Community engagement is a fundamental part of CHERISH. Since the beginning of the project in 20217 we have been engaging with the public in a variety of ways and venues across Ireland and Wales.
We have ran outdoor engagement activities such as coastal and island guided walks, field walking exercises to identify artefacts in ploughed soil and community beach cleans. We also continue to collaborate with other organisations who also curate and research threatened coastal heritage sites.
The project has also hosted numerous open days that showcase the diverse nature of the project. Events such as those held during National Heritage Week have been very successful with over 1,000 people stepping aboard the GSI survey vessels to learn about the maritime work of CHERISH.
2019 saw the first CHERISH community excavation at Dinas Dinlle coastal fort in Gwynedd where fifty volunteers from the local area were able to take part in the excavation. The excavation culminated with an open day where over 400 visitors were able to learn about the site and the ways in which climate change and erosion is affecting the site. Visitors were also treated to a guided tour of the excavation trenches where they could see one of the largest ever prehistoric roundhouses uncovered in Wales.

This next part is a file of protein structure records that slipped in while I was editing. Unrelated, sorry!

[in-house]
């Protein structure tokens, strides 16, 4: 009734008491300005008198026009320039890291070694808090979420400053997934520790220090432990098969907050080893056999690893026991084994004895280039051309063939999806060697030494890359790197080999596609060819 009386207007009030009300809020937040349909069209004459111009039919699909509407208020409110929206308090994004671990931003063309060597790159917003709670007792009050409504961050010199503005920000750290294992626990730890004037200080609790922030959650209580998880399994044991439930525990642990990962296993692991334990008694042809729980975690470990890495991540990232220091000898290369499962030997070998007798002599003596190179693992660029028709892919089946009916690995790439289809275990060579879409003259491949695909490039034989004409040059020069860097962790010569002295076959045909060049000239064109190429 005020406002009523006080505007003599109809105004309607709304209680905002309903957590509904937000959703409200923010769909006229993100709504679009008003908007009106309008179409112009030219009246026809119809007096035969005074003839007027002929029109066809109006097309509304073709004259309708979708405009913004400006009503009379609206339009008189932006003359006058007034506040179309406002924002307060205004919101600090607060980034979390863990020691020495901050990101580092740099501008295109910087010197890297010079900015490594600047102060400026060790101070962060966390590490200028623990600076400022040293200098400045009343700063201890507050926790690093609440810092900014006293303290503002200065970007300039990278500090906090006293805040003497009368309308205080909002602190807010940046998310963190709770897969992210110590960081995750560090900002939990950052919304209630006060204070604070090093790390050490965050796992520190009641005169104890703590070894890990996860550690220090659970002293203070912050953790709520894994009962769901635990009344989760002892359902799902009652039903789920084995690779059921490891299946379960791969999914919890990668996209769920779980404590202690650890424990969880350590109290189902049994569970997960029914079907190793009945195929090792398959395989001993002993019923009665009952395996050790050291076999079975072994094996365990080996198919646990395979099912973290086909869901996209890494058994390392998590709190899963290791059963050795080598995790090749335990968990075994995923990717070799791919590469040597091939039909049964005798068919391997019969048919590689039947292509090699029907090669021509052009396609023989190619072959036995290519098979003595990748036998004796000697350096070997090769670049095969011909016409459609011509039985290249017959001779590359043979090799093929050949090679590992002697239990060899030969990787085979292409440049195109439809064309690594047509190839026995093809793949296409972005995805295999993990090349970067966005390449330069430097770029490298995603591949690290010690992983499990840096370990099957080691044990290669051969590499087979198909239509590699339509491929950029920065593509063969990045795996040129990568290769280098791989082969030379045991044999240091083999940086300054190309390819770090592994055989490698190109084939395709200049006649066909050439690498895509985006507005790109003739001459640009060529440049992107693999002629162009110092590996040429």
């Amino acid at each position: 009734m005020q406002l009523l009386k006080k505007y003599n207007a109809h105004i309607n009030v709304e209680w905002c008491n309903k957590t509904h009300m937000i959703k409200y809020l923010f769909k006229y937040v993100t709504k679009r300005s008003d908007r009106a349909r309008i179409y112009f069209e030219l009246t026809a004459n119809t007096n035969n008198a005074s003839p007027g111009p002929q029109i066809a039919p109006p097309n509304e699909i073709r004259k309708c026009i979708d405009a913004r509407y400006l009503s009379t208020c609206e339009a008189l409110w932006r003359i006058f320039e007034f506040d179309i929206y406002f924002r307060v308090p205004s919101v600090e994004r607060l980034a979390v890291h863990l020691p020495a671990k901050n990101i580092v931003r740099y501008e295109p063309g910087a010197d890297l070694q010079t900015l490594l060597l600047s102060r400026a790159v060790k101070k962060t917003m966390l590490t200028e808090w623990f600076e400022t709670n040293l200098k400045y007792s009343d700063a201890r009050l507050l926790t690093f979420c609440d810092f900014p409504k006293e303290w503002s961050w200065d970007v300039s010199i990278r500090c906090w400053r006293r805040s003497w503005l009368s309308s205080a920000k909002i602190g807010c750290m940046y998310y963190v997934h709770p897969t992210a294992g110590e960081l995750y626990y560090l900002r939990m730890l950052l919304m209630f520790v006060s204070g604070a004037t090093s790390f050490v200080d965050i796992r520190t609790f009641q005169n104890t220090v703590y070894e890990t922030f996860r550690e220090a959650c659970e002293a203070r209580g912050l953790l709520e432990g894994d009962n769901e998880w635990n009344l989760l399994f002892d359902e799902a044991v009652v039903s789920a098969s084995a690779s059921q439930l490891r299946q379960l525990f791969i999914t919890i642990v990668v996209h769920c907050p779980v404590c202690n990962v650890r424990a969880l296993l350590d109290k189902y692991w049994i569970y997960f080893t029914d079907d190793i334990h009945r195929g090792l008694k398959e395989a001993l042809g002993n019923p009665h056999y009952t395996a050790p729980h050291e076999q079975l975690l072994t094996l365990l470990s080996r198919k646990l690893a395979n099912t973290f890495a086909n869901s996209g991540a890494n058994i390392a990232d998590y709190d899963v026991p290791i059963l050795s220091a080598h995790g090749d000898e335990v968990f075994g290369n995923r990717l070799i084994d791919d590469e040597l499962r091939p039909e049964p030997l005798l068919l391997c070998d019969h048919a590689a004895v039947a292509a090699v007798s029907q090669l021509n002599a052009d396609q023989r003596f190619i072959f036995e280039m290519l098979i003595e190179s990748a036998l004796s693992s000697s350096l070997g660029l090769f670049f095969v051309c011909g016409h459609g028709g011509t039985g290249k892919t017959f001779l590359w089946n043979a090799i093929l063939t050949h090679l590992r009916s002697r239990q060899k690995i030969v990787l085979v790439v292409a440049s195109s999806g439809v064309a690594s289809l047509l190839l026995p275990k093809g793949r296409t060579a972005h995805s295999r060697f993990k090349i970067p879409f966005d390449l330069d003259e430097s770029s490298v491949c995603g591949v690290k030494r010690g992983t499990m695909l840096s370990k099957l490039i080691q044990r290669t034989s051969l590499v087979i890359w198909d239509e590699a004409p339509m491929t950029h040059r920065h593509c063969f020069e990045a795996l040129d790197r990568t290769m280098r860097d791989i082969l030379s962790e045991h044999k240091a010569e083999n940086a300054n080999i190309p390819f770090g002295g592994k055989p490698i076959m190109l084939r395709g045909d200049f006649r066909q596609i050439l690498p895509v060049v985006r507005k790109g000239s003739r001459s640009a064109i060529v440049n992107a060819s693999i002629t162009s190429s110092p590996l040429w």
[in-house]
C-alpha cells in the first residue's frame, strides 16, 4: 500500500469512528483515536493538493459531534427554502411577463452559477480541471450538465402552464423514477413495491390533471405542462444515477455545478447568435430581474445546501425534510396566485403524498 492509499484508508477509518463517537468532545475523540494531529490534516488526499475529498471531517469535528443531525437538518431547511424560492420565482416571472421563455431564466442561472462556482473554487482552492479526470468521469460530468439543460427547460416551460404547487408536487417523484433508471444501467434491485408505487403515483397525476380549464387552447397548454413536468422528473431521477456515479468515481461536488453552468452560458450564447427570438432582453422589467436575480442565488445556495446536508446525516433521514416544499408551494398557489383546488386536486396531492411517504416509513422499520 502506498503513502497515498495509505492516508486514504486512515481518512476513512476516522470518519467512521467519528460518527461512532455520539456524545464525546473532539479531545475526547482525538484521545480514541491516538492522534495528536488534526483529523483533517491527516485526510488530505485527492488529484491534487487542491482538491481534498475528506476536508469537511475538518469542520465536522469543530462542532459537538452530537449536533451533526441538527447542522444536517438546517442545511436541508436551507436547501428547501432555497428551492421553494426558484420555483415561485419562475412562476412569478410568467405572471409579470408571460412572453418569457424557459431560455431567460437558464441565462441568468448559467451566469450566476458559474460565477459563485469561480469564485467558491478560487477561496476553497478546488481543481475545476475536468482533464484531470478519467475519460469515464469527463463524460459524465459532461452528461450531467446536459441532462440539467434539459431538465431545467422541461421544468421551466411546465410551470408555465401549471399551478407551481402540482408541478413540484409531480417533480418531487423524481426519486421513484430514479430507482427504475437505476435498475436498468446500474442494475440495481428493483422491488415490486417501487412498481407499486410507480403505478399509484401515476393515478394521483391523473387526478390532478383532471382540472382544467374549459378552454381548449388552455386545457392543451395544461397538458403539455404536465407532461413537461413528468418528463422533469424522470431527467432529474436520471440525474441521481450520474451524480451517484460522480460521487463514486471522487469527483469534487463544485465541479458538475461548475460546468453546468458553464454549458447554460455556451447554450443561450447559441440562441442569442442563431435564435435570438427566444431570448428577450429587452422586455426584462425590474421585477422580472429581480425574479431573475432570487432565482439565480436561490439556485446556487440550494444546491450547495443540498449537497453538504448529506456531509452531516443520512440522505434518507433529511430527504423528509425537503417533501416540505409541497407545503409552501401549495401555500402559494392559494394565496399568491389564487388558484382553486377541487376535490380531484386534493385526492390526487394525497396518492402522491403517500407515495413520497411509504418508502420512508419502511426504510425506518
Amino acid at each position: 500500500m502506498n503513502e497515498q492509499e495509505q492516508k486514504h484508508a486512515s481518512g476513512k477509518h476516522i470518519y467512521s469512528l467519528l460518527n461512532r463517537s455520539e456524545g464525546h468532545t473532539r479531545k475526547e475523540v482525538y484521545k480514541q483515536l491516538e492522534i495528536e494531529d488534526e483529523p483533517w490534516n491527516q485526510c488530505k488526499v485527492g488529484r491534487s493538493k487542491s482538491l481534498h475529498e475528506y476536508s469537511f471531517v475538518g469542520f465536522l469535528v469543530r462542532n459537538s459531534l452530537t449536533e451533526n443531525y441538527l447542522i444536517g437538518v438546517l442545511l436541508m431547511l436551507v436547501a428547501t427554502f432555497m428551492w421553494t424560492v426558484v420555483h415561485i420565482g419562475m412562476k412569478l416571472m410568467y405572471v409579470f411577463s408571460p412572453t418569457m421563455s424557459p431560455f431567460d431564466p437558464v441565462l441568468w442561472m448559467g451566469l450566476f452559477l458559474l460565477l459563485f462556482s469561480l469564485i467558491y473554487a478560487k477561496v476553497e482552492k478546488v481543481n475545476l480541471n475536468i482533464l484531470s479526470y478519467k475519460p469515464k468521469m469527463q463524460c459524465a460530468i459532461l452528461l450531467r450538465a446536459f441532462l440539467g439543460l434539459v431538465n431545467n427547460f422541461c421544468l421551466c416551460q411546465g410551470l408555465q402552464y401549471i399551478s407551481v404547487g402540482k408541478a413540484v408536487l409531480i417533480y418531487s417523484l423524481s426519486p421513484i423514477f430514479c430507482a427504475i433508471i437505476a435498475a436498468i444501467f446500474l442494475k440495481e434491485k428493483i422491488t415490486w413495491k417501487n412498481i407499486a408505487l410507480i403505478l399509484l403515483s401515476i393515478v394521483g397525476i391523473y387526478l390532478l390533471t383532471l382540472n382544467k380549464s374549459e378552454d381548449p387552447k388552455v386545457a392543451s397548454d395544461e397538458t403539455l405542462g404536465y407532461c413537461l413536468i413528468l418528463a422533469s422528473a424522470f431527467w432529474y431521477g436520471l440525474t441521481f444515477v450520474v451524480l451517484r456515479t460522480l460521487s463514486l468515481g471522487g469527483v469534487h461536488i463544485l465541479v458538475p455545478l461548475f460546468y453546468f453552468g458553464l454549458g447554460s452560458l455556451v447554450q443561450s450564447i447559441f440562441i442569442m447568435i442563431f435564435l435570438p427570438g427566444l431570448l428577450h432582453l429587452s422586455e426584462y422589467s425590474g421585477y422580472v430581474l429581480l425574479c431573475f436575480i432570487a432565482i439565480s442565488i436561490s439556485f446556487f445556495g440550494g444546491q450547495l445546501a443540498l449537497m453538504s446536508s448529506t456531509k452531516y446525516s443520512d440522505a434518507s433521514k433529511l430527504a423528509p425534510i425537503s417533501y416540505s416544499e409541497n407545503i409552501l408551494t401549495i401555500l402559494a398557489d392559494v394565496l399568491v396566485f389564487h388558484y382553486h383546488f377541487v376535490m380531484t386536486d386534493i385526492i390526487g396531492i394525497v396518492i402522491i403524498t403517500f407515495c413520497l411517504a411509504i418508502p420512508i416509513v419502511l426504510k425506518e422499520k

In the next phase of the CHERISH Project the community will be invited to help record changes to their coastline using our app that is currently under development. Training and support will be provided to community groups who wish to get involved.
The CHERISH project will support the active role communities can take within recording the coastal environment through the development and promotion of a community recording. Based upon the successful experiences of both the CITiZAN (Coastal and Intertidal Zone Archaeological Network) in England and the ShoreUpdate App developed by the SCAPE Trust in Scotland, CHERISH will develop pilot programmes that enable citizen scientists to identify and record coastal heritage sites using mobile devices and provide photographic and written evidence of any potential damage. The tool will be developed for public use in 2022 and during Phase Ii of the CHERISH project.